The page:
The Blennerhassett Papers: Embodying the Private Journal of Harman Blennerhassett, and the Hitherto Unpublished Correspondence of Burr, Alston, Comfort Tyler, Devereaux, Dayton, Adair, Miro, Emmett, Theodosia Burr Alston, Mrs. Blennerhassett, and Others ... the Attempted Wilkinson and Burr Revolution : Embracing Also the First Account of the "Spanish Association of Kentucky" and a Memoir of Blennerhassett
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Aaron Burr acquaintance Alston answer appear arrest arrived assured AUGUST believe bill Blennerhassett boats Bollman Botts Burr Burr's called character charge Chief Justice Chillicothe Commius confidence counsel court COWLES MEAD David Meade dear declared deponent discharged dollars Duane effect endeavor engaged expected favor feel friends Government HARMAN HARMAN BLENNERHASSETT heard honor hope indictment indorsement informed interest Island J. S. LEWIS John Banks Johnny Adair Judge Kentucky leave letter Lexington Luckett Major Smith Marietta Marshall Martin Meade ment Mercer miles Mississippi Mississippi Territory Monday morning Natchez negroes never night o'clock offer Ohio opinion Orleans party Peter Taylor Philadelphia present probably proceedings procure prosecution prosecutors Randolph received Richmond solicited soon Spanish suffer Swartwout tell Territory thing tion to-day to-morrow told took town treason trial Wickham wife Wilkinson wish witnesses Wood county Woodbridge write yesterday
Page 441 - ... were deliberately spread for him, and overwhelmed by the mastering spirit and genius of another; this man, thus ruined and undone, and made to play a subordinate part in this grand drama of guilt and treason; this man is to be called the principal offender; while he, by whom he was...
Page 298 - We of the jury say that Aaron Burr is not proved to be guilty under this indictment by any evidence submitted to us. We therefore find him not guilty.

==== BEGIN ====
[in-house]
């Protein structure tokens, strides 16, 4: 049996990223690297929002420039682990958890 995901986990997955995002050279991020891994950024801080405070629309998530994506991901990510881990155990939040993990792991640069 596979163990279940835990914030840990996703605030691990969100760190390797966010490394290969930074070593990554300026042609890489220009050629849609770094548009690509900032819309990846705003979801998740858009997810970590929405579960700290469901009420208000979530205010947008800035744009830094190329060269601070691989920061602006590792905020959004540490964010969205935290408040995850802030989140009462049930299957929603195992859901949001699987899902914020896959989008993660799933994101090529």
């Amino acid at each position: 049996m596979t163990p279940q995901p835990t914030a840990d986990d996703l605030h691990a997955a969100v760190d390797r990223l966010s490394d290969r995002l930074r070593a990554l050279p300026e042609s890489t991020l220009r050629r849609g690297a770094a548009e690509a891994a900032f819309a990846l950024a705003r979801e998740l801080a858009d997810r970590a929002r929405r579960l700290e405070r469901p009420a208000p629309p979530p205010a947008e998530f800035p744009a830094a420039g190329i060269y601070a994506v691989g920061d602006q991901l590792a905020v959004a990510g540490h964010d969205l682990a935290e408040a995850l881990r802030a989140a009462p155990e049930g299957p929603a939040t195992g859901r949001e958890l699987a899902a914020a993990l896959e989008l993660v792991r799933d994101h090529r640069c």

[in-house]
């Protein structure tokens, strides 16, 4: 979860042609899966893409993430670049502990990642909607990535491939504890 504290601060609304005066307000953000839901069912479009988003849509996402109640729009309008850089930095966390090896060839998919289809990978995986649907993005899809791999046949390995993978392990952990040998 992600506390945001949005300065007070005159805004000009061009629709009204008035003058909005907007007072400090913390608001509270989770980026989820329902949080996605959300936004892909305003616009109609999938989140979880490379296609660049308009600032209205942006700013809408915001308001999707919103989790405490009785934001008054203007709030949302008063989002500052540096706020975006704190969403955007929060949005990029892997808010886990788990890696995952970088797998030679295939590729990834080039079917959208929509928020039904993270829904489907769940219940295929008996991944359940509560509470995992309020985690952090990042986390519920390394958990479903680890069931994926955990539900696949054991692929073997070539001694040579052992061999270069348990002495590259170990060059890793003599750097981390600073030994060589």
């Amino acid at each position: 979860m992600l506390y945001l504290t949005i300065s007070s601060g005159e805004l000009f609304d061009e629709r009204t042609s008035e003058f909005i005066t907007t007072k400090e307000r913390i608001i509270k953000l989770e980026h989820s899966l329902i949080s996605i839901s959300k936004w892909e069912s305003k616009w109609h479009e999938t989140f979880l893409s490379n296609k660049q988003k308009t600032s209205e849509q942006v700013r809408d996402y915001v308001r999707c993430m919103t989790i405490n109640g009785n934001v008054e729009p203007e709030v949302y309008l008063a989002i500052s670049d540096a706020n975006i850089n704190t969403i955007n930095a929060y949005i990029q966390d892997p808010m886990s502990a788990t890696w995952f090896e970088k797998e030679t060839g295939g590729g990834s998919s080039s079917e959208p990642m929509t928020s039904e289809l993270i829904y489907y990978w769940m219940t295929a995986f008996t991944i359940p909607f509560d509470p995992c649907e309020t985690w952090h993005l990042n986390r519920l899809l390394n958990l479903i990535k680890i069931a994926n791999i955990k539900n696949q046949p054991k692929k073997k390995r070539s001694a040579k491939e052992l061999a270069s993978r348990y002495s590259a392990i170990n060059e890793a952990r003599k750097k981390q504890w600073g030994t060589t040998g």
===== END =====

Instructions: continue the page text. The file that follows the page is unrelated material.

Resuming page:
Page 126 - Possessing himself of a beautiful island in the Ohio, he rears upon it a palace and decorates it with every romantic embellishment of fancy. A shrubbery that Shenstone might have envied blooms around him; music, that might have charmed Calypso and her nymphs, is his; an extensive library spreads its treasures before him; a philosophical apparatus offers to him all the secrets and mysteries of nature; peace, tranquillity and innocence shed their mingled delights around him; and to crown the enchantment...
Page 127 - By degrees he infuses into it the poison of his own ambition. He breathes into it the fire of his own courage...
Page 126 - ... no monitory shuddering through the bosom of their unfortunate possessor, warns him of the ruin that is coming upon him. A stranger presents himself. Introduced to their civilities by the high rank which he had lately held in his country, he soon finds his way to their hearts by the dignity and elegance of his demeanor, the light and beauty of his conversation, and the seductive and fascinating po'wer of his address.
Page 127 - No more he enjoys the tranquil scene ; it has become flat and insipid to his taste. His books are abandoned. His retort and crucible are thrown aside. His shrubbery blooms and breathes its fragrance upon the air in vain ; he likes it not His ear no longer drinks the rich melody of music; it longs for the trumpet's clangor and the cannon's roar.
Page 299 - States,) for Treason, and for a Misdemeanor, in " preparing the means of a military expedition against Mexico, " a territory of the king of Spain, with whom the United States
Page 377 - ... to recite half columns verbatim of a series of papers, of which he said he is the author ; to caricature Jefferson ; to give a history of his acquaintance with Burr ; expatiate on his virtues and sufferings, maintain his credit, embellish his fame, and intersperse the whole with sententious reprobations and praises of...
Page 168 - The people of the country to which we are going are prepared to receive us ; their agents, now with Burr, say that if we will protect their religion, and will not subject them to a foreign power that, in three weeks, all will be settled. The gods invite us to glory and fortune; it remains to be seen whether we deserve the boon.